Healthcare: Google vs. governments?
Google just introduced Google Health, a new web tool that allows user to organize their health information all in one place, to gather their medical records from different sources (doctors, hospitals, pharmacies, …), to keep doctors up to date about their health, and to be informed about important health issues. Users can import their medical records from participating medical facilities and pharmacies (only eight, only in the United States at the moment) and let Google manage all their health related data.
Google tries to reassure its users by saying they will never sell their data, and that users choose which data is public and which data is private. But we all know Google's core business is advertising based on recognition of keywords in user related data. In the present case, even the US laws about personal data protection do not apply as Google says in its Terms of Service: "Google is not a 'covered entity' under the Health Insurance Portability and Accountability Act of 1996 and the regulations promulgated thereunder. As a result, HIPAA does not apply to the transmission of health information by Google to any third party."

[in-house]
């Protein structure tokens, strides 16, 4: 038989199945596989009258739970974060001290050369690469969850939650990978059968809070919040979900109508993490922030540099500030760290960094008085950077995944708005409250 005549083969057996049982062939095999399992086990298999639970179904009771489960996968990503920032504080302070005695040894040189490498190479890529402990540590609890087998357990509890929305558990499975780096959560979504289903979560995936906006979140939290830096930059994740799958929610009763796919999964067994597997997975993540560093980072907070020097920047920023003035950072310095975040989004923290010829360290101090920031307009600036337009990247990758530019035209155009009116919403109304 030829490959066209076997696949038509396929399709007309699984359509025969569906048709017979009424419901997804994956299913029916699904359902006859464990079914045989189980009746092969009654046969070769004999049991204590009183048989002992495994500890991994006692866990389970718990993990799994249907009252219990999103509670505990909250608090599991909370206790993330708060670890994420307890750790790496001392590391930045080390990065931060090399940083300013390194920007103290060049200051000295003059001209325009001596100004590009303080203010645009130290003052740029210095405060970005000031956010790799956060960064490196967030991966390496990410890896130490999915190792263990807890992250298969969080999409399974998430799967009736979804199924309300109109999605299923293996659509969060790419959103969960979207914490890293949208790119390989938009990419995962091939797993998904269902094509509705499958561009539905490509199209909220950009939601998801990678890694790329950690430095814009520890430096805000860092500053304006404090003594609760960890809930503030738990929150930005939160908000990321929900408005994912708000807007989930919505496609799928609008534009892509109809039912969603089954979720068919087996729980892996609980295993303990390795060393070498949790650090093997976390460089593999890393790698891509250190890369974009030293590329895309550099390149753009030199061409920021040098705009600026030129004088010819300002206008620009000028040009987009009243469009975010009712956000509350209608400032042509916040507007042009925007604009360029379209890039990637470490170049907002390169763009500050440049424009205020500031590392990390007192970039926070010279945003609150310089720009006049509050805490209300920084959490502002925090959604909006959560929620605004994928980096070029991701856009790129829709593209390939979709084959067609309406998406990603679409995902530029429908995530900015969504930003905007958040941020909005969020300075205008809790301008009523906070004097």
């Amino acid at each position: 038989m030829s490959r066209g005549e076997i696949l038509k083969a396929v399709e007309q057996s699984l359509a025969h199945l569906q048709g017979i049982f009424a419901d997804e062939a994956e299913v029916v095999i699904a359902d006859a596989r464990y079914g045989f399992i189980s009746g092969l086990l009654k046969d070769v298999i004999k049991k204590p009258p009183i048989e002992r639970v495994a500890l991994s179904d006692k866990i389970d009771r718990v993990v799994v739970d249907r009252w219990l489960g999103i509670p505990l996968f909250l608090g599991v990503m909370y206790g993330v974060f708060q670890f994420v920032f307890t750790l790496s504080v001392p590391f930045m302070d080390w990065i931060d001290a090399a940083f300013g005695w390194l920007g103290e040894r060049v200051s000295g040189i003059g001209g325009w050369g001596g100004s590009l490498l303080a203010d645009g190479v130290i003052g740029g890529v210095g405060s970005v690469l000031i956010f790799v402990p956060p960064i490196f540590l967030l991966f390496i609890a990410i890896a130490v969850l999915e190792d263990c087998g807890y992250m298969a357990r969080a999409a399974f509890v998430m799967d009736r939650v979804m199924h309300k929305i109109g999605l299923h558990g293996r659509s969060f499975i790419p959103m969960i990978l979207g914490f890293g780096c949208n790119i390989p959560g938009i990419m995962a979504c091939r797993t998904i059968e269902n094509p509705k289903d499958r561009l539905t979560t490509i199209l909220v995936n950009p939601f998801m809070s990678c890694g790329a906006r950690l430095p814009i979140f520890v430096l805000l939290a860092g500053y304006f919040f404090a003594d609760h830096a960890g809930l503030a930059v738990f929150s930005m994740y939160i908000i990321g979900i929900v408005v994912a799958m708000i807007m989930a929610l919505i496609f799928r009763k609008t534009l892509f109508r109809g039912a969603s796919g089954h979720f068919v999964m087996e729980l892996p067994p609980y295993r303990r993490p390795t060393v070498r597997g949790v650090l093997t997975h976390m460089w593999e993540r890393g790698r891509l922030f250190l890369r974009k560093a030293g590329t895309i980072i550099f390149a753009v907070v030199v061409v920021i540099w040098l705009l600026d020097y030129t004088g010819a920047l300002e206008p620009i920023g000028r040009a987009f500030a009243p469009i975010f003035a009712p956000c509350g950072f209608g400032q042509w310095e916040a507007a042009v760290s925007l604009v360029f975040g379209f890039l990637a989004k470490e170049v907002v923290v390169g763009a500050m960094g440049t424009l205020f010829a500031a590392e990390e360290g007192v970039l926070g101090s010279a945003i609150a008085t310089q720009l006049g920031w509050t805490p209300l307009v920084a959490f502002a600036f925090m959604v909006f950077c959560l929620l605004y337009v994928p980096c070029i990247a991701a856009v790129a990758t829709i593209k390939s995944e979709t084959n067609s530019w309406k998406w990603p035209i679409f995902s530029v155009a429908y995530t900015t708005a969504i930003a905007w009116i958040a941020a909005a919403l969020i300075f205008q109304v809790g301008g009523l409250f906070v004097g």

So, should we see Google Heath as a threat to government smart card supported healthcare projects? Maybe, not:
At the same time, the Fraunhofer Institute just approved the German health care application model, based on a public key infrastructure, and individual access controlled by smart cards. The German Healthcare system includes a combination of health care related data stored on central servers and distributed information in smart cards, guaranteeing the individual control of each patient on the dissemination of his personal health related information. The Fraunhofer Institute, supporting the combination between centralized servers and smart cards, concludes that hardware security tokens, like smart cards or USB keys, without a central infrastructure are not an option for data storage in healthcare. The head of the Fraunhofer Institute said there were no technical reasons to further delay the roll out of the electronic health cards in Germany.
A global project like the German one certainly has a higher cost than an initiative like Google's, but it ensures all precautions are taken to guarantee citizen's privacy. And in most countries, the best guarantee for the citizen comes from the audit capacity of independent bodies.